Sweden Embassy, ruling PSD embark on cross talk on Facebook over budget draft, Nobel prize

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The Swedish Embassy in Bucharest has embarked on a subtle cross talk on Facebook with the ruling Social Democrat Party. It all started with an embassy’s post on Friday, February 8, hinting to the delay of the Government to submit the 2109 budget draft to the Parliament.

In Sweden, a Budget Bill must always be submitted no later than 15 November. The purpose of the time limit is to ensure that there is time before the start of the new fiscal year to take the formal decisions needed for central government activities to continue.

After the government submits its budget proposal to the Riskdag (Parliament), this body begins processing the draft budget. This is divided into two stages:

Stage 1: First, the Riksdag adopts the guidelines for economic policy and the economic framework of the central government budget. The framework decision, i.e. the decision on the limits for how large expenditure can be per expenditure area, guides the continued processing in the Riksdag, as the expenditure frameworks cannot be exceeded.

Stage 2: In the second stage, the Riksdag takes a position on allocating expenditure in each individual expenditure area; in other words how much money (appropriation) different activities will receive. Processing of the Budget Bill is complete when the Riksdag has taken a position on the proposals for all 27 expenditure areas. The Riksdag then finalises the central government budget.

The government then decides on appropriation directions for all government agencies and appropriations based on the Riksdag’s processing,” says the Swedish embassy’s post.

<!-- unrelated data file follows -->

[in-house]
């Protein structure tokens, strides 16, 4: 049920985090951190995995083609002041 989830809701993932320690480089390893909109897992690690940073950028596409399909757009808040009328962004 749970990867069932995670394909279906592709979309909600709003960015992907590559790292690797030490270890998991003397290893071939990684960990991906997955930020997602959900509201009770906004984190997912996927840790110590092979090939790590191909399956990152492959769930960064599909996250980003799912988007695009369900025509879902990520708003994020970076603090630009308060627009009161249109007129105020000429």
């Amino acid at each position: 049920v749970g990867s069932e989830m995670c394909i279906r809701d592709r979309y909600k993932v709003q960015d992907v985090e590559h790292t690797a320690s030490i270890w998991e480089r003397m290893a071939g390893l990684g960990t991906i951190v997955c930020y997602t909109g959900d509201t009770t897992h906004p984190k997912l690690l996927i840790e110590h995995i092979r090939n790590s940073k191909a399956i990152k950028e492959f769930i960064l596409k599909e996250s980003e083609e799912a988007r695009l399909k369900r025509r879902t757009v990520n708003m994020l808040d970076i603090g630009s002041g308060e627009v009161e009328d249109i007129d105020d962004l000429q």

In retort, the Romanian Communications minister, Alexandru Petrescu, has also reacted on Facebook, on the budget delay topic, ironically reminding the embassy that the Nobel for literature was delayed last year because of a high-sounding sexual scandal.

„One of the diplomatic representations of a EU country in Bucharest, known for its posts on social media, sees fit to methodically explain us how the budget is adopted in its country. Thanking them for the unsolicited piece of advice, maybe they will manage to tell us, with the same promptitude and humour that are usually accompanying their online posts, if the Swedish Academy, the cultural institution responsible for awarding the prestigious Nobel prizes, will award the prize for literature this year….for, last year, the academy missed it, after 70 years of granting it, because of the sexual and financial scandal inside the Swedish Academy,” minister Petrescu said, adding that Romania will definitely have a budget in 2019.

What can we find out about awarding the Nobel prize for literature in 2019? Do we gave the same certitude or it will be the same failure like in 2018 when literature lovers around the world have been deprived of this benchmark event worldwide?” Petrescu added.


Sweden Embassy has promptly retorted, reminding that ten years ago, the Nobel prize for literature went to the Romanian-born Herta Müller.

Ten years ago, the Nobel Prize in Literature was awarded to Herta Müller, Romanian-born German novelist, poet and essayist.

Born in Nițchidorf (Timiș), her native language is German. Since the early 1990s she has been internationally established, and her works have been translated into more than twenty languages.

Müller is noted for her works depicting the effects of violence, cruelty and terror, usually in the setting of the Socialist Republic of Romania under the repressive Nicolae Ceaușescu regime which she has experienced herself.

In 2009, the Swedish Academy announced that she had been awarded the Nobel Prize in Literature, describing her as a woman “who, with the concentration of poetry and the frankness of prose, depicts the landscape of the dispossessed”.

In December 2009, Herta Müller received her Nobel Prize from His Majesty King Carl XVI Gustaf of Sweden at the Stockholm Concert Hall.

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